“At present, small units have to comply with 44 Central labour laws and over 100 state laws…which discourages them to hire workers from the organized sector, and thus denying them basic rights…the government hopes that a single unified law will ensure less cost to the owner and better minimum wages, bonus and maternity benefits to the workers.”

It would seem for now at least, that while unitary rule and governance is constitutionally, commercially and quasi-socially acceptable, the thought of, or preclusion to, entrustment of a law written to serve a race of people, is both a bridge too far and paradoxically swept from the agenda; which while sounding trite in its definition, ought not mislead readers into believing a world law of some kind is not too far beyond our horizon.

This then raises the question of were a unitary law to become a reality, then how would those changes begin to materialise? Will a spark of legal renaissance ignite from within the people, or will the centralisation of power emanate from the core of contributory states?

Contrastingly, does commerce now helm the wheel of judicial evolution, or is politics driving that bus? In the latter event, it seems that the lines frequently blur, so recipients of information inevitably become less concerned with socio-political commentary than the motives underlying it, although whichever sector pushes first for answers, the time for such legal reimagining is overly ripe for discourse.

 

 

Birth of the Human Rights Act 1998

Insight | February 2017

Birth of the Human Rights Act 1998
Image: ‘Against Forgetting’ by Marcia Bushnell

The Human Rights Act was brought into being as a consequence of the European Convention on Human Rights (ECHR), which was first formulated by the Council of Europe in 1950.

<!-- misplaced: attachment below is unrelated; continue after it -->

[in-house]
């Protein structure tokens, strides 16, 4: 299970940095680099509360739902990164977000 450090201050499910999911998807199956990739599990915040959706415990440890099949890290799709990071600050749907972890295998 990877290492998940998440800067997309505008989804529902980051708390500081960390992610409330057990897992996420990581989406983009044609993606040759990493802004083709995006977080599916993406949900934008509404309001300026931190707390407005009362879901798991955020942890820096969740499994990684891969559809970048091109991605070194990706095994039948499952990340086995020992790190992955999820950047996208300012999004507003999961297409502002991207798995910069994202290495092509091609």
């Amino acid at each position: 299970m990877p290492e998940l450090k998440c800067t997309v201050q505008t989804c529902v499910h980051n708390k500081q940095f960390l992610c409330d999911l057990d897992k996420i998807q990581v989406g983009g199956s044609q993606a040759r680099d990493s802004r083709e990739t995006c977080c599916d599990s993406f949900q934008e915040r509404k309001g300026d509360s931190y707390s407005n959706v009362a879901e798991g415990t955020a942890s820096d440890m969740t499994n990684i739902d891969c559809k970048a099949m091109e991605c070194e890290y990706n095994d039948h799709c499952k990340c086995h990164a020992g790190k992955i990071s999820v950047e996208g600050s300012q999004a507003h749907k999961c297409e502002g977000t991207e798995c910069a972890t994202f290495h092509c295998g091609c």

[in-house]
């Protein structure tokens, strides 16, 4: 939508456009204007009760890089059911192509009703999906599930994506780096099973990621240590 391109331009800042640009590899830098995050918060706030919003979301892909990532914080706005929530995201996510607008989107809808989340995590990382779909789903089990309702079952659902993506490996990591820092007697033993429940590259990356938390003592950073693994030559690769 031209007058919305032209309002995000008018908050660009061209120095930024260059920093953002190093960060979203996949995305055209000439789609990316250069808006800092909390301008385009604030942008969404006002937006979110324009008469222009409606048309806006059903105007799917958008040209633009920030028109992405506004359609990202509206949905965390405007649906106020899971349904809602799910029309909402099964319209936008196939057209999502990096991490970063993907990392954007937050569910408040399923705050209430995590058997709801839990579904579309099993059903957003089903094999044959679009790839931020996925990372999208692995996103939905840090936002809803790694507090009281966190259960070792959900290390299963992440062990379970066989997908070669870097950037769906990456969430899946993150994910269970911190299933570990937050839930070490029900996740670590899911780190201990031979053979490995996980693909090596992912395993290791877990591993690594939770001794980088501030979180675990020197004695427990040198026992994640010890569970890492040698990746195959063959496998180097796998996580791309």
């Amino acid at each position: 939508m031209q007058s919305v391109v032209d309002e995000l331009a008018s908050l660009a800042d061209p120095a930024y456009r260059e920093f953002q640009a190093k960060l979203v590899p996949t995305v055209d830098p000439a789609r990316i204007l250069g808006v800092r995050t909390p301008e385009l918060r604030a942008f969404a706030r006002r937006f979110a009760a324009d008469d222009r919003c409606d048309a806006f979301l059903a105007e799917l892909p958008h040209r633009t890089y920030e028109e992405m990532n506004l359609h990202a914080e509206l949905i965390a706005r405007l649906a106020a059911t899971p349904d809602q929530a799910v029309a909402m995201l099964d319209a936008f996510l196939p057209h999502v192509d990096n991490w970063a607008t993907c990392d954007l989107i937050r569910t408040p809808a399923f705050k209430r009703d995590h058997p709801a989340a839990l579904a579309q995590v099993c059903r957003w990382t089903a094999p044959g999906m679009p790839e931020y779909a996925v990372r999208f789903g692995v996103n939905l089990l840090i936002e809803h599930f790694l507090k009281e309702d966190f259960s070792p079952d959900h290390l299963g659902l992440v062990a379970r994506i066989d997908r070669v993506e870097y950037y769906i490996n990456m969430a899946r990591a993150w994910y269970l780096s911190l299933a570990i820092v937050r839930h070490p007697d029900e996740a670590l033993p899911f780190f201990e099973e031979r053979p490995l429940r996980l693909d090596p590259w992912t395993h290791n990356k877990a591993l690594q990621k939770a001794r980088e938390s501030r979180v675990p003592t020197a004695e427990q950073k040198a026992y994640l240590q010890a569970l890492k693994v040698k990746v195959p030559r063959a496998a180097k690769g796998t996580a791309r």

Founded upon the Universal Declaration of Human Rights (as used by the United Nations), ten countries first rallied for its formation, including Belgium, Denmark, France, Ireland Italy, Luxembourg, the Netherlands, Norway, Sweden and the United Kingdom. The Convention took effect in September 1953, with the primary directive of protecting specific fundamental rights among Member States of the Council of Europe, while the core values of the UK constitution enjoyed presumptions of liberty, representative government and the rule of law.

Before the ECHR became intrinsic to domestic law, Ministers often found themselves abusing discretionary powers, which amounted to a constitution largely beyond reproach, relying instead upon collective political norms for enforcement. This protracted period of neglect gave rise to an increase in administrative jurisdiction, and during the 1980s the courts began to adopt a more concrete conception of the rule of law, preferring instead to propagate such values as ‘freedom of expression’ ‘equality’ and ‘freedom from destitution’. However, presumptions followed that common law infringement upon these values would deem statute intervention unlawful, and it soon became conventional thinking; particularly in the well known R v Secretary of State for the Home Department ex parte Brind, where the domestic courts held that as the ECHR was not part of English law, the government was able to restrict media coverage of Irish extremist groups, despite clear encroachment upon the right to freedom of expression, and a sadly failed appeal by the journalists fiercely defending that right.

In fact, it wasn’t until 1998 that the British constitution accepted that using convention as a means of entrusting civil liberties could no longer be tolerated, and so on 9 November 1998, the Human Rights Act 1998 was enacted by Royal assent. From 2 October 2000 onward, all rights and freedoms previously safeguard by the ECHR were now directly enforceable though UK common law, and the sovereignty of Parliament was agreed.

This upheaval in institutional law was particularly significant, in that for the first time English judicial authority was awarded greater scope for case interpretation, where historically such matters were determined through ministerial debate. This was however, a change that was not without its detractors, nor ignorant of an entrenched inclination to overlook common law in lieu of political fervour.